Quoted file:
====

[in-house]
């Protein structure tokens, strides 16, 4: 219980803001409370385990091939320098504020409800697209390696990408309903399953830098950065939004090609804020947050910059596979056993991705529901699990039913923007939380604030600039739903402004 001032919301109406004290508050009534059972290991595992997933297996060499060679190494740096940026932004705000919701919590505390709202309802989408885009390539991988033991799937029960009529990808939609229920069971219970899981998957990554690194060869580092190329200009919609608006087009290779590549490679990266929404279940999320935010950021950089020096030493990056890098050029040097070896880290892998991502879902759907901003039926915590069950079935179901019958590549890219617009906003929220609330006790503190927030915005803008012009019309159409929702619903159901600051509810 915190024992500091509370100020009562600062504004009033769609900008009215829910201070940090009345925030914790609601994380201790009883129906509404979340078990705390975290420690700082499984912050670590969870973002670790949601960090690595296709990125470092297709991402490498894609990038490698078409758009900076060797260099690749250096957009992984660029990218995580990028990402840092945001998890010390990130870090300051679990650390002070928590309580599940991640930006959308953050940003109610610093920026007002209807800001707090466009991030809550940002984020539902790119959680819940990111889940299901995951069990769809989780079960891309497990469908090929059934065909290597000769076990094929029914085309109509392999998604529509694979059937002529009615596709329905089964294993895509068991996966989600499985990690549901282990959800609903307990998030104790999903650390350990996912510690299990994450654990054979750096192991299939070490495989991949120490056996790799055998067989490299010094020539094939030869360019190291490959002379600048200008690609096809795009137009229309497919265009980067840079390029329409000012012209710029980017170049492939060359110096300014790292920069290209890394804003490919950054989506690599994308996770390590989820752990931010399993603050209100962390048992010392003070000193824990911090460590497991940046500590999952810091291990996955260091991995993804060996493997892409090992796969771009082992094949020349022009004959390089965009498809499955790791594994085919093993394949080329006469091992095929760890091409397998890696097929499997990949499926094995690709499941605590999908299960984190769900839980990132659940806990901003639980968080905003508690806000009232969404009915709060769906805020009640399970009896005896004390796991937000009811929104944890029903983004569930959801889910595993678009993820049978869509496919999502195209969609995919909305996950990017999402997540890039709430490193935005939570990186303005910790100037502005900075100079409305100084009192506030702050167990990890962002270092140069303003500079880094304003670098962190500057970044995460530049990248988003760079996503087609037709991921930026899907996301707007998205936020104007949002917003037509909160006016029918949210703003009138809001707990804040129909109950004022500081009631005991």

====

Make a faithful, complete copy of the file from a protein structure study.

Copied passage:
[in-house]
């Protein structure tokens, strides 16, 4: 219980803001409370385990091939320098504020409800697209390696990408309903399953830098950065939004090609804020947050910059596979056993991705529901699990039913923007939380604030600039739903402004 001032919301109406004290508050009534059972290991595992997933297996060499060679190494740096940026932004705000919701919590505390709202309802989408885009390539991988033991799937029960009529990808939609229920069971219970899981998957990554690194060869580092190329200009919609608006087009290779590549490679990266929404279940999320935010950021950089020096030493990056890098050029040097070896880290892998991502879902759907901003039926915590069950079935179901019958590549890219617009906003929220609330006790503190927030915005803008012009019309159409929702619903159901600051509810 915190024992500091509370100020009562600062504004009033769609900008009215829910201070940090009345925030914790609601994380201790009883129906509404979340078990705390975290420690700082499984912050670590969870973002670790949601960090690595296709990125470092297709991402490498894609990038490698078409758009900076060797260099690749250096957009992984660029990218995580990028990402840092945001998890010390990130870090300051679990650390002070928590309580599940991640930006959308953050940003109610610093920026007002209807800001707090466009991030809550940002984020539902790119959680819940990111889940299901995951069990769809989780079960891309497990469908090929059934065909290597000769076990094929029914085309109509392999998604529509694979059937002529009615596709329905089964294993895509068991996966989600499985990690549901282990959800609903307990998030104790999903650390350990996912510690299990994450654990054979750096192991299939070490495989991949120490056996790799055998067989490299010094020539094939030869360019190291490959002379600048200008690609096809795009137009229309497919265009980067840079390029329409000012012209710029980017170049492939060359110096300014790292920069290209890394804003490919950054989506690599994308996770390590989820752990931010399993603050209100962390048992010392003070000193824990911090460590497991940046500590999952810091291990996955260091991995993804060996493997892409090992796969771009082992094949020349022009004959390089965009498809499955790791594994085919093993394949080329006469091992095929760890091409397998890696097929499997990949499926094995690709499941605590999908299960984190769900839980990132659940806990901003639980968080905003508690806000009232969404009915709060769906805020009640399970009896005896004390796991937000009811929104944890029903983004569930959801889910595993678009993820049978869509496919999502195209969609995919909305996950990017999402997540890039709430490193935005939570990186303005910790100037502005900075100079409305100084009192506030702050167990990890962002270092140069303003500079880094304003670098962190500057970044995460530049990248988003760079996503087609037709991921930026899907996301707007998205936020104007949002917003037509909160006016029918949210703003009138809001707990804040129909109950004022500081009631005991």